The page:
County opens new 911 central dispatch
OTTAWA COUNTY -- The county's new central dispatch facility was open only five days when it faced its first big test.
Torrential rains tore through the area the night of June 19, washing out roads and leaving much of Holland flooded. Dispatch officials called in extra help to the new 911 facility, located near the county's administrative complex in Olive Township.
At the height of the storm, all 16 dispatch stations were staffed, handling 1,170 calls in just three hours.
"The phones were ringing off the hook, but we were able to keep up," dispatch supervisor David Gignac said.
The $5.5 million, 16,900-square-foot facility, at Stanton Street and 120th Avenue, is more than three times the size of its predecessor, which was housed in the basement of Grand Haven's public safety building. It also has almost twice as many work stations as the nine in the 5,000-square-foot Sixth Street facility, which had housed 911 operations since 1991.
"What it does is give us the capability of doubling the folks we can put out on the floor," said Tim Smith, executive director of the central dispatch authority.
"We just outgrew the (Grand Haven) facility. This facility should serve the county for the next 30, 50 years, plus."
The authority opened the facility with little fanfare, working out some of the bugs of the new site and new technology that includes geographic information mapping that will allow a dispatcher to visually find the location of a land-line call.
The central dispatch authority started setting aside funds from the countywide 911 millage for the building in 2000, Smith said. The cost of the $3.25 million building and $2.25 million in technology was paid from reserves, funded by a 0.44-mill, 20-year levy that county voters passed in August 2008. year.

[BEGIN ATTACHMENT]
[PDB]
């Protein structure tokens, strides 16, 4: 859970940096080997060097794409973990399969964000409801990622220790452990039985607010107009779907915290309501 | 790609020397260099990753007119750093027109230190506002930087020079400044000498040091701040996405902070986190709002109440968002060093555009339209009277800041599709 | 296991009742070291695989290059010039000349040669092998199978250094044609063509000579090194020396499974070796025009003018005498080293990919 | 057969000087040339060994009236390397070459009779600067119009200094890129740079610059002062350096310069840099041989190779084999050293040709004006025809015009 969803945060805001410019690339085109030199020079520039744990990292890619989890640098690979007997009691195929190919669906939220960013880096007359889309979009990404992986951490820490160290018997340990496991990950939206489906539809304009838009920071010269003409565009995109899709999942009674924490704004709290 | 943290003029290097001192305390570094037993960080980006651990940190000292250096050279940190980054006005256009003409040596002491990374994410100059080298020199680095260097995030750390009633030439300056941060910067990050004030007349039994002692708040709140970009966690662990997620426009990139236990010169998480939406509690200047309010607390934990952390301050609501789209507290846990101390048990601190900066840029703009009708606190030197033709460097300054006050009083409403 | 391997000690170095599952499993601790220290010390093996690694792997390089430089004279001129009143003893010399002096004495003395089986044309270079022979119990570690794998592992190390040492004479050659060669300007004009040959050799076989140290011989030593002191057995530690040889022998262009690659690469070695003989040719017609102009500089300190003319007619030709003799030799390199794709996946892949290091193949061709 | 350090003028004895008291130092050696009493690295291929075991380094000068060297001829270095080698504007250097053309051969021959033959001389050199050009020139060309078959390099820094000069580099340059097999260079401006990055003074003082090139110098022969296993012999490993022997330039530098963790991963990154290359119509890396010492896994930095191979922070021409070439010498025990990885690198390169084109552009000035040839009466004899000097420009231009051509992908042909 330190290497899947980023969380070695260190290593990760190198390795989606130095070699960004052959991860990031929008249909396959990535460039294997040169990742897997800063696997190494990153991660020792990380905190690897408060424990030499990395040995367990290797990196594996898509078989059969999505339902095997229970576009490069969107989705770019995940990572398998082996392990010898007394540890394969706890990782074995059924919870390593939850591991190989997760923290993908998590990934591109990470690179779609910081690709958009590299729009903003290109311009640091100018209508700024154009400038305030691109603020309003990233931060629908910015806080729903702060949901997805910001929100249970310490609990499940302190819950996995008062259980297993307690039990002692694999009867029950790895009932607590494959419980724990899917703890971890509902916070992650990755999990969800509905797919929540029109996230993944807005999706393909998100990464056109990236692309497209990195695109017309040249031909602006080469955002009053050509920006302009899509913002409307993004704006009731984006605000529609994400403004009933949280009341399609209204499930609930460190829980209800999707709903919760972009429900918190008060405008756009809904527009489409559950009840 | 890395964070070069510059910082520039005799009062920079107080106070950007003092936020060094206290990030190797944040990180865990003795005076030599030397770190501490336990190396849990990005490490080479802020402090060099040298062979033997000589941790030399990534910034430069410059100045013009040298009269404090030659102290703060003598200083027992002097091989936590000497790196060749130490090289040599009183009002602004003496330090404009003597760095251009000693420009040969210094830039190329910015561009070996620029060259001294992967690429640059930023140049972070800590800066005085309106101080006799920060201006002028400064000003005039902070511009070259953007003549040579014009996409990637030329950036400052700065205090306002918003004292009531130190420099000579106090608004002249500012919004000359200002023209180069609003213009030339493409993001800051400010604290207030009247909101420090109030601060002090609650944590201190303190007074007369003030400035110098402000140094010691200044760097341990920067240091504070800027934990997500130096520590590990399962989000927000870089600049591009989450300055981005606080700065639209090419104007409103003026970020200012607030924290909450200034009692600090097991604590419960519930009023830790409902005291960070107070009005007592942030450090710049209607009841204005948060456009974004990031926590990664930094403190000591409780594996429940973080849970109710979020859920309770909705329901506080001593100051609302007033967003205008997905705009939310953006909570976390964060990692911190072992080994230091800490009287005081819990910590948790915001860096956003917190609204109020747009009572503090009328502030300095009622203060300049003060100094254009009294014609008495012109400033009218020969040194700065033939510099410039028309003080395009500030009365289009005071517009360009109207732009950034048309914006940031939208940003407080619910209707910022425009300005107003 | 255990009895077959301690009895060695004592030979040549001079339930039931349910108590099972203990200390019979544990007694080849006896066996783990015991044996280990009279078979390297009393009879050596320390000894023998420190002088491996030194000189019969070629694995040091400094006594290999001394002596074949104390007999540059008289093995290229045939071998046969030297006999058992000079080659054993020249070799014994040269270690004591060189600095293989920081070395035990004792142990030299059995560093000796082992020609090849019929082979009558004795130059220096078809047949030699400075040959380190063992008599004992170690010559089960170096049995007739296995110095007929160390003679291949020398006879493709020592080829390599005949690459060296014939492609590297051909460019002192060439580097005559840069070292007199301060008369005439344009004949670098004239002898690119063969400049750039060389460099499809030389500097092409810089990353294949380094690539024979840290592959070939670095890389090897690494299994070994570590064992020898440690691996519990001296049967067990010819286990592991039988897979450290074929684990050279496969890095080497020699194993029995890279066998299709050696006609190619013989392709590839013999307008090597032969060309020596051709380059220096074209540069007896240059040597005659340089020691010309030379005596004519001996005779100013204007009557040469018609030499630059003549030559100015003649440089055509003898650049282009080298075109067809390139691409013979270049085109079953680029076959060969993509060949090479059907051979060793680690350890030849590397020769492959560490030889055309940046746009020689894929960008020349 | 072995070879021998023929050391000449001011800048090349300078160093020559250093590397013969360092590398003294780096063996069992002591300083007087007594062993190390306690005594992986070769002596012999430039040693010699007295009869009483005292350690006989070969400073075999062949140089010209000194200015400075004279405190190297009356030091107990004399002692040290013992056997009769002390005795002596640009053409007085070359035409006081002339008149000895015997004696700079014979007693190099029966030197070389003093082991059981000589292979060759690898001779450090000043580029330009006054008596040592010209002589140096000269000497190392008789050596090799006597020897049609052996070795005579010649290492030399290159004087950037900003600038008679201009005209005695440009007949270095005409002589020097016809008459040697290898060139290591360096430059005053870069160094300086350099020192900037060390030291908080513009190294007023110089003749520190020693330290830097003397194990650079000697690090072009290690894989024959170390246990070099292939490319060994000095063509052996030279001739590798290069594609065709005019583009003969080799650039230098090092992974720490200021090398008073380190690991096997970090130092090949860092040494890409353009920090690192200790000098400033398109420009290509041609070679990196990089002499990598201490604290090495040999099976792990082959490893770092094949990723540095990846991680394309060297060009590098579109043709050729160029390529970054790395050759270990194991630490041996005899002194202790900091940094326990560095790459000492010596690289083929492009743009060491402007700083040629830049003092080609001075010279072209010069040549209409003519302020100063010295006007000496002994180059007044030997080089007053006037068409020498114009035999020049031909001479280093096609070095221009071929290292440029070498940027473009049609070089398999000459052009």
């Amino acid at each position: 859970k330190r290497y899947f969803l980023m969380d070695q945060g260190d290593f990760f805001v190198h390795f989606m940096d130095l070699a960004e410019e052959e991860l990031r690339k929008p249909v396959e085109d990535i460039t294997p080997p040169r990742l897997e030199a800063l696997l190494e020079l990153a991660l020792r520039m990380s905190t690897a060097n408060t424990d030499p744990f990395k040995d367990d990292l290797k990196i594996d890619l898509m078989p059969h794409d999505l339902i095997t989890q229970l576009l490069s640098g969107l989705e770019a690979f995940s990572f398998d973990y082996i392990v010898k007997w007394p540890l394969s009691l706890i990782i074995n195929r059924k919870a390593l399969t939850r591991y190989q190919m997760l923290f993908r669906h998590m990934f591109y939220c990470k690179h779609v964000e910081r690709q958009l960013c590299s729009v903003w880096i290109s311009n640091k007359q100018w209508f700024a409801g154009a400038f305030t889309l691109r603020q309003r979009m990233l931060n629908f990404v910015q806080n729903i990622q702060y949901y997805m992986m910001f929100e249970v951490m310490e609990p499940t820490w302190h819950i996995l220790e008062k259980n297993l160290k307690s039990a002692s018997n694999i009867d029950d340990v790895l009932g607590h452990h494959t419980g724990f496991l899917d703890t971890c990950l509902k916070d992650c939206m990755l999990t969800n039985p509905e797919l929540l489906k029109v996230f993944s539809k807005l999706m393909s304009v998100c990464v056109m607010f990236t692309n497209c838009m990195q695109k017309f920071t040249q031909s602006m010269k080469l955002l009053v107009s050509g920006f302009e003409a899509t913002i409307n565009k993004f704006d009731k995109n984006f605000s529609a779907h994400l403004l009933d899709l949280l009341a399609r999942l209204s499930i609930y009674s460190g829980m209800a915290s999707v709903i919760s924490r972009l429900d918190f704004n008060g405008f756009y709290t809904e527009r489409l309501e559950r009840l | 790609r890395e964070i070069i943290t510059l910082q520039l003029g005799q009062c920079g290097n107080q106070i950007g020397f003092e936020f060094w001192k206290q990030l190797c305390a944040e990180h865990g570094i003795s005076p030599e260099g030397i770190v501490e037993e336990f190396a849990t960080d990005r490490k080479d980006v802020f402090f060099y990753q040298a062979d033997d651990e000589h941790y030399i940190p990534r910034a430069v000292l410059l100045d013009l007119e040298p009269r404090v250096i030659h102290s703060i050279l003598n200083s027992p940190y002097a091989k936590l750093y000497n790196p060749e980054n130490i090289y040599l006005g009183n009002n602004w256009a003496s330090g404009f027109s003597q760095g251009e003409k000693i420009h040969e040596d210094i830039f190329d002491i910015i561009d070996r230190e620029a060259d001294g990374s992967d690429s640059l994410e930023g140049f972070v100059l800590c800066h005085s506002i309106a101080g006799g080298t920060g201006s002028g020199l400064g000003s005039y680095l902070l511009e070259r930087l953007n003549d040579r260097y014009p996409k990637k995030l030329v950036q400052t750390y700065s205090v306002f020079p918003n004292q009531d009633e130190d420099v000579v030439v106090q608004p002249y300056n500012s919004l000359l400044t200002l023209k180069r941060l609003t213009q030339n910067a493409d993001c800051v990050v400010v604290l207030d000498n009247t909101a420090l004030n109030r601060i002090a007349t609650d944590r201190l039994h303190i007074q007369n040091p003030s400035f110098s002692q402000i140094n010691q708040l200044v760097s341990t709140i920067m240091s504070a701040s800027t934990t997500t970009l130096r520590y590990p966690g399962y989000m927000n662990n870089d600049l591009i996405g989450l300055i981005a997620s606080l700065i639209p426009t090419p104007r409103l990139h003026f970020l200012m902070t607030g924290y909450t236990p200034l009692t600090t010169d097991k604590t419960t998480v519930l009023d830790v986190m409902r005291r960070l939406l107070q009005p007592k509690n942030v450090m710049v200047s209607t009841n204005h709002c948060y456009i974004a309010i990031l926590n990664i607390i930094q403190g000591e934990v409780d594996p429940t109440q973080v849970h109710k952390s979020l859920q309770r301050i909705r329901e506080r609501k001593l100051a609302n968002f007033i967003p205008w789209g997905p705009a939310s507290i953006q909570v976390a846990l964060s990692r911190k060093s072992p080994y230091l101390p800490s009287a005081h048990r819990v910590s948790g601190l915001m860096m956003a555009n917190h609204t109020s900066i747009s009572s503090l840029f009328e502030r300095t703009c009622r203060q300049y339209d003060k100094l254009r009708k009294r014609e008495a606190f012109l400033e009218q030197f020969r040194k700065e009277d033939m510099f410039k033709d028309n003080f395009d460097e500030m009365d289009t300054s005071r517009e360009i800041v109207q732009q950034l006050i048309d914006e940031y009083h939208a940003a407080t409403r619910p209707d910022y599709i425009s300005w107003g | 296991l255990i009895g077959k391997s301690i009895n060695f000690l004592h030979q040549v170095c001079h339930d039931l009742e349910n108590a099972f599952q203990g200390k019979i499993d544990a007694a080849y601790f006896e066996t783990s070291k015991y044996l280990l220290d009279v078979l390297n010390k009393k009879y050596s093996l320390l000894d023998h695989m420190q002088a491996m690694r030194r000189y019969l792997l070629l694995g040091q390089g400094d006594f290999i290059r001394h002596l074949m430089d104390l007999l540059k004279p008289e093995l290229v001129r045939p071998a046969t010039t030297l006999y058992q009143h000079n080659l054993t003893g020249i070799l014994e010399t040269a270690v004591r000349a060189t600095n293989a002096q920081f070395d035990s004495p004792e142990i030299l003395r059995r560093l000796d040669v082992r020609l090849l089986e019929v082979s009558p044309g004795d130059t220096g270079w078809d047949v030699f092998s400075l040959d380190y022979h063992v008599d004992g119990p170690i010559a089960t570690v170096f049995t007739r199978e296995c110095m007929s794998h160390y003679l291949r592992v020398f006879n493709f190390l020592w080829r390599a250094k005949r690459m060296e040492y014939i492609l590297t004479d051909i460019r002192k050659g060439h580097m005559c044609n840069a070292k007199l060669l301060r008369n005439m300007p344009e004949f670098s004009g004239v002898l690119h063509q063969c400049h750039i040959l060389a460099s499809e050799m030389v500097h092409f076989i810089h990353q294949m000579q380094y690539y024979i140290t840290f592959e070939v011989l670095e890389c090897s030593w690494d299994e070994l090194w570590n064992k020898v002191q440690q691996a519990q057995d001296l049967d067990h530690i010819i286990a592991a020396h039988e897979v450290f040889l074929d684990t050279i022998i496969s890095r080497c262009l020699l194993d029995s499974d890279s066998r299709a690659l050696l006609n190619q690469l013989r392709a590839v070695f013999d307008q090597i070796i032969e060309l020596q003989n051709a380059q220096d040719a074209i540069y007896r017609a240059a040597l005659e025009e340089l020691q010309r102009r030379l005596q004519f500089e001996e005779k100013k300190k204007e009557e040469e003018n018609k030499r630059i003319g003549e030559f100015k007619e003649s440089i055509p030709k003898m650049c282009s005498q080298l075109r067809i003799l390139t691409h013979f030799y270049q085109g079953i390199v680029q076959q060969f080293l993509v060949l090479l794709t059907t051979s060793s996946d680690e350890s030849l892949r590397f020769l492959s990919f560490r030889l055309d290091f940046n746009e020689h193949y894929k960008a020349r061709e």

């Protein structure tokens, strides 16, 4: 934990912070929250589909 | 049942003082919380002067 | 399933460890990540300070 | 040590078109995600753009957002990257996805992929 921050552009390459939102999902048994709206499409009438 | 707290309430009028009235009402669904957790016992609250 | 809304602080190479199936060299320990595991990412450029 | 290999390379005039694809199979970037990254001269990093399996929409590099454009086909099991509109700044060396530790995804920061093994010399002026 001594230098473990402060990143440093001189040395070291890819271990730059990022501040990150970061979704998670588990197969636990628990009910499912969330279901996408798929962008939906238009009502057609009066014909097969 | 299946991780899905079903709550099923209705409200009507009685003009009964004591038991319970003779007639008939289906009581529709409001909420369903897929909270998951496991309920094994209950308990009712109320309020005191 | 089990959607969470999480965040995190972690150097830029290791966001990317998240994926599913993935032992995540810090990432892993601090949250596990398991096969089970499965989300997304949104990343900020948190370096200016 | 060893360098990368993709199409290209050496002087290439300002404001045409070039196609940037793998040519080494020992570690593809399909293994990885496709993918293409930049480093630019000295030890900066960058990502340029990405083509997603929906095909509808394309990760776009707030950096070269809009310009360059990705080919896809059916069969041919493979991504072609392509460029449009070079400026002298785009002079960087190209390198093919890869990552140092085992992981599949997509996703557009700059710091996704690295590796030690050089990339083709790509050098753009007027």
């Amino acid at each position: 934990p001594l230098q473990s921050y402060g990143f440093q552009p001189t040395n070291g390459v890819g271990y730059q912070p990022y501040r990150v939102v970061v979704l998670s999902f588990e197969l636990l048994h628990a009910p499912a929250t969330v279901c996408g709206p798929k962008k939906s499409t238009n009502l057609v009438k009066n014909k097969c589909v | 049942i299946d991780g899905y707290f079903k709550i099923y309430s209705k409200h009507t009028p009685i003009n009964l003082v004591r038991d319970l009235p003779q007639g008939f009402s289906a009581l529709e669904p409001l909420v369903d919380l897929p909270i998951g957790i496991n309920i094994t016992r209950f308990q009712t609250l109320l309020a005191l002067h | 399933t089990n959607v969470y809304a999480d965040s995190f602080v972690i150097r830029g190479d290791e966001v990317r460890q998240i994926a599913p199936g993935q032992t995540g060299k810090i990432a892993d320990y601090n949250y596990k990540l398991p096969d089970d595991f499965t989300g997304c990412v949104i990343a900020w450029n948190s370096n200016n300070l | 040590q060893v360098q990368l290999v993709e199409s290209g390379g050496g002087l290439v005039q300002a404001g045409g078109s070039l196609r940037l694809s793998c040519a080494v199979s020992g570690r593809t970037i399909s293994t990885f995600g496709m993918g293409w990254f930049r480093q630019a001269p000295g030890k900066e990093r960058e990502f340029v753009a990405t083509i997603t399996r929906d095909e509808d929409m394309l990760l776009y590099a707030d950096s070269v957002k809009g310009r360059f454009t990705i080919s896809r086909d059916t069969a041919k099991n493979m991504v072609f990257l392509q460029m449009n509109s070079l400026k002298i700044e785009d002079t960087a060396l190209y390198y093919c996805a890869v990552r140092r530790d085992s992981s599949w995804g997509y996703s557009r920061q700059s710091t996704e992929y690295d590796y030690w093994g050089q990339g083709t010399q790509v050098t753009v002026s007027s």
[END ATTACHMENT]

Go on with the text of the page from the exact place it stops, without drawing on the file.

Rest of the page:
"We paid zero percent interest on this," Smith said. "It's a real savings for the taxpayers."
In addition to having more space for dispatchers, the new center includes meeting space, a training facility that can seat almost 50 people, a kitchen, workout room, locker rooms and even a "quiet room," where dispatchers can go to relax after a difficult call, Smith sa
Ottawa's 911 system answered more than 404,000 calls last year, down 4.5 percent from a high of more than 422,000 calls in 2007 but still double the number the center responded to in its first year.
The authority employs 41 workers, including 29 dispatchers and six supervisors -- more than double the 18 employees it had when 911 service began. Smith said there are no immediate plans to hire more dispatchers.
The county will continue to maintain the Grand Haven facility as a backup call center, he said.
Erhardt Construction, of Grand Rapids, was the construction manager, with Landmark Design, also of Grand Rapids, providing architectural design.
BY THE NUMBERS
How Ottawa County's 911 system has fared between its start in 1991 and 2008:
Number of employees: 18, 41
Work stations: 9, 16*
Number of calls (estimated): 200,000, 404,000+
*Number of stations in new facility